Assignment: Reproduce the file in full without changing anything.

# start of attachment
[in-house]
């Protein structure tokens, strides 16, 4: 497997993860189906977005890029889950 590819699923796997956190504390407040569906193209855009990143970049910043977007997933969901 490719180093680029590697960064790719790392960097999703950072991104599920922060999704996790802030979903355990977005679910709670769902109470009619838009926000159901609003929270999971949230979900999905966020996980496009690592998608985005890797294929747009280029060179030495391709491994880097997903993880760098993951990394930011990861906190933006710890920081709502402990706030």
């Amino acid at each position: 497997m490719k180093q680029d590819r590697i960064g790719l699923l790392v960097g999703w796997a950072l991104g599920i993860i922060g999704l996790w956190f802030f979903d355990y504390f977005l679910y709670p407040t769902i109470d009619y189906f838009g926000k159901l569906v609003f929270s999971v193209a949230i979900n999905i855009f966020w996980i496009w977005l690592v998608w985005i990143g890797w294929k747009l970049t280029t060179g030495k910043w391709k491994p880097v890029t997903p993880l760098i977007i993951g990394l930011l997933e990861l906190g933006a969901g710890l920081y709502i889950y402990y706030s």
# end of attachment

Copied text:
[in-house]
């Protein structure tokens, strides 16, 4: 497997993860189906977005890029889950 590819699923796997956190504390407040569906193209855009990143970049910043977007997933969901 490719180093680029590697960064790719790392960097999703950072991104599920922060999704996790802030979903355990977005679910709670769902109470009619838009926000159901609003929270999971949230979900999905966020996980496009690592998608985005890797294929747009280029060179030495391709491994880097997903993880760098993951990394930011990861906190933006710890920081709502402990706030």
């Amino acid at each position: 497997m490719k180093q680029d590819r590697i960064g790719l699923l790392v960097g999703w796997a950072l991104g599920i993860i922060g999704l996790w956190f802030f979903d355990y504390f977005l679910y709670p407040t769902i109470d009619y189906f838009g926000k159901l569906v609003f929270s999971v193209a949230i979900n999905i855009f966020w996980i496009w977005l690592v998608w985005i990143g890797w294929k747009l970049t280029t060179g030495k910043w391709k491994p880097v890029t997903p993880l760098i977007i993951g990394l930011l997933e990861l906190g933006a969901g710890l920081y709502i889950y402990y706030s």